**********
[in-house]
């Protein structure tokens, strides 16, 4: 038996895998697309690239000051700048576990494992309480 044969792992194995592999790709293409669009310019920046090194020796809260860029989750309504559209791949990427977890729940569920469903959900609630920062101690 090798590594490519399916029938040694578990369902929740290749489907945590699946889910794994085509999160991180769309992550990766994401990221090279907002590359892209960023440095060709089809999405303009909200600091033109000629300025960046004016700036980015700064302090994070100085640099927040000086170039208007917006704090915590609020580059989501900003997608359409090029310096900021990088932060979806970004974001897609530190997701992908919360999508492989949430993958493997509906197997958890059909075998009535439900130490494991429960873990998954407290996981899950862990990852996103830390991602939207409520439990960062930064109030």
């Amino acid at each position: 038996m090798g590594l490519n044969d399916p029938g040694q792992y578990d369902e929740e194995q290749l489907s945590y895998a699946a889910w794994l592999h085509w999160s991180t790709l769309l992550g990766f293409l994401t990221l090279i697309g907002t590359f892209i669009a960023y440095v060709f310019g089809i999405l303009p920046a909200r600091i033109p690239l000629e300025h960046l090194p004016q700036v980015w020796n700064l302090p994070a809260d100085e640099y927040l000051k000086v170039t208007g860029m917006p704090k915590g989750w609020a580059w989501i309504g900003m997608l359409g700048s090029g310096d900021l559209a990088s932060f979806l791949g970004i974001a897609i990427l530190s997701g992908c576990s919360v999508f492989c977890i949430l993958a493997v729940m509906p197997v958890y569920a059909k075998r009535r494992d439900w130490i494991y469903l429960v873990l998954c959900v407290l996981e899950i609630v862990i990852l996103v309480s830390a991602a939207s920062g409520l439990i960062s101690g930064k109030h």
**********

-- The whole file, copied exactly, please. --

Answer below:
[in-house]
């Protein structure tokens, strides 16, 4: 038996895998697309690239000051700048576990494992309480 044969792992194995592999790709293409669009310019920046090194020796809260860029989750309504559209791949990427977890729940569920469903959900609630920062101690 090798590594490519399916029938040694578990369902929740290749489907945590699946889910794994085509999160991180769309992550990766994401990221090279907002590359892209960023440095060709089809999405303009909200600091033109000629300025960046004016700036980015700064302090994070100085640099927040000086170039208007917006704090915590609020580059989501900003997608359409090029310096900021990088932060979806970004974001897609530190997701992908919360999508492989949430993958493997509906197997958890059909075998009535439900130490494991429960873990998954407290996981899950862990990852996103830390991602939207409520439990960062930064109030």
């Amino acid at each position: 038996m090798g590594l490519n044969d399916p029938g040694q792992y578990d369902e929740e194995q290749l489907s945590y895998a699946a889910w794994l592999h085509w999160s991180t790709l769309l992550g990766f293409l994401t990221l090279i697309g907002t590359f892209i669009a960023y440095v060709f310019g089809i999405l303009p920046a909200r600091i033109p690239l000629e300025h960046l090194p004016q700036v980015w020796n700064l302090p994070a809260d100085e640099y927040l000051k000086v170039t208007g860029m917006p704090k915590g989750w609020a580059w989501i309504g900003m997608l359409g700048s090029g310096d900021l559209a990088s932060f979806l791949g970004i974001a897609i990427l530190s997701g992908c576990s919360v999508f492989c977890i949430l993958a493997v729940m509906p197997v958890y569920a059909k075998r009535r494992d439900w130490i494991y469903l429960v873990l998954c959900v407290l996981e899950i609630v862990i990852l996103v309480s830390a991602a939207s920062g409520l439990i960062s101690g930064k109030h």